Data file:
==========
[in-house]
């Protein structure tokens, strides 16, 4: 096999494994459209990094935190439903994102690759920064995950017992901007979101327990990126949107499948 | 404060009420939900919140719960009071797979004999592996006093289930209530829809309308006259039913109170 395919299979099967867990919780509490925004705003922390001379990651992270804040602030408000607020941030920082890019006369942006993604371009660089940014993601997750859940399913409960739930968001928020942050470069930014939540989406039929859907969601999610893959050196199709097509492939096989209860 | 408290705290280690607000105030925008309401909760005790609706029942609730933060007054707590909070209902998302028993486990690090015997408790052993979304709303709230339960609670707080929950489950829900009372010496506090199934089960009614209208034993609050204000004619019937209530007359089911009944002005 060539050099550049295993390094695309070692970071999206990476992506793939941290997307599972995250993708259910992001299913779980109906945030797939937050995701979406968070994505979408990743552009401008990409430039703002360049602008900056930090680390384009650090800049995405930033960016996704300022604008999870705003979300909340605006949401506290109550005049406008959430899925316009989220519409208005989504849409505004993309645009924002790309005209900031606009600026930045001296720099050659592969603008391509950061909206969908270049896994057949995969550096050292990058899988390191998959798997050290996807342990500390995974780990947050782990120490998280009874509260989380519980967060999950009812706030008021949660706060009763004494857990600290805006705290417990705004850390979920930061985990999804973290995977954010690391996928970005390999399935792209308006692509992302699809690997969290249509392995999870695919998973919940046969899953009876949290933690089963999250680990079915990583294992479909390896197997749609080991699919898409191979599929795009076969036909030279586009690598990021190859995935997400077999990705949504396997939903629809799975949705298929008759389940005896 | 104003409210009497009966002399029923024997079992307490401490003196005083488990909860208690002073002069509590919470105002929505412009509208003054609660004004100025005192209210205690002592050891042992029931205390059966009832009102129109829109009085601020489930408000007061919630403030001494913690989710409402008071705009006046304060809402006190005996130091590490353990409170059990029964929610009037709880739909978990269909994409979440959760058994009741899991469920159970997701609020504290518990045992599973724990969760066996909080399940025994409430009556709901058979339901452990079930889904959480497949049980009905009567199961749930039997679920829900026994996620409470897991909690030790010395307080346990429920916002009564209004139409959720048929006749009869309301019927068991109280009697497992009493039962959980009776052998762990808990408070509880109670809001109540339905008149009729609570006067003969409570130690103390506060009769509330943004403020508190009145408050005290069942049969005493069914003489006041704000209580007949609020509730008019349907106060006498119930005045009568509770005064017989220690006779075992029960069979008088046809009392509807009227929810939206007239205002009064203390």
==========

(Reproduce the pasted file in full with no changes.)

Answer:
[in-house]
């Protein structure tokens, strides 16, 4: 096999494994459209990094935190439903994102690759920064995950017992901007979101327990990126949107499948 | 404060009420939900919140719960009071797979004999592996006093289930209530829809309308006259039913109170 395919299979099967867990919780509490925004705003922390001379990651992270804040602030408000607020941030920082890019006369942006993604371009660089940014993601997750859940399913409960739930968001928020942050470069930014939540989406039929859907969601999610893959050196199709097509492939096989209860 | 408290705290280690607000105030925008309401909760005790609706029942609730933060007054707590909070209902998302028993486990690090015997408790052993979304709303709230339960609670707080929950489950829900009372010496506090199934089960009614209208034993609050204000004619019937209530007359089911009944002005 060539050099550049295993390094695309070692970071999206990476992506793939941290997307599972995250993708259910992001299913779980109906945030797939937050995701979406968070994505979408990743552009401008990409430039703002360049602008900056930090680390384009650090800049995405930033960016996704300022604008999870705003979300909340605006949401506290109550005049406008959430899925316009989220519409208005989504849409505004993309645009924002790309005209900031606009600026930045001296720099050659592969603008391509950061909206969908270049896994057949995969550096050292990058899988390191998959798997050290996807342990500390995974780990947050782990120490998280009874509260989380519980967060999950009812706030008021949660706060009763004494857990600290805006705290417990705004850390979920930061985990999804973290995977954010690391996928970005390999399935792209308006692509992302699809690997969290249509392995999870695919998973919940046969899953009876949290933690089963999250680990079915990583294992479909390896197997749609080991699919898409191979599929795009076969036909030279586009690598990021190859995935997400077999990705949504396997939903629809799975949705298929008759389940005896 | 104003409210009497009966002399029923024997079992307490401490003196005083488990909860208690002073002069509590919470105002929505412009509208003054609660004004100025005192209210205690002592050891042992029931205390059966009832009102129109829109009085601020489930408000007061919630403030001494913690989710409402008071705009006046304060809402006190005996130091590490353990409170059990029964929610009037709880739909978990269909994409979440959760058994009741899991469920159970997701609020504290518990045992599973724990969760066996909080399940025994409430009556709901058979339901452990079930889904959480497949049980009905009567199961749930039997679920829900026994996620409470897991909690030790010395307080346990429920916002009564209004139409959720048929006749009869309301019927068991109280009697497992009493039962959980009776052998762990808990408070509880109670809001109540339905008149009729609570006067003969409570130690103390506060009769509330943004403020508190009145408050005290069942049969005493069914003489006041704000209580007949609020509730008019349907106060006498119930005045009568509770005064017989220690006779075992029960069979008088046809009392509807009227929810939206007239205002009064203390």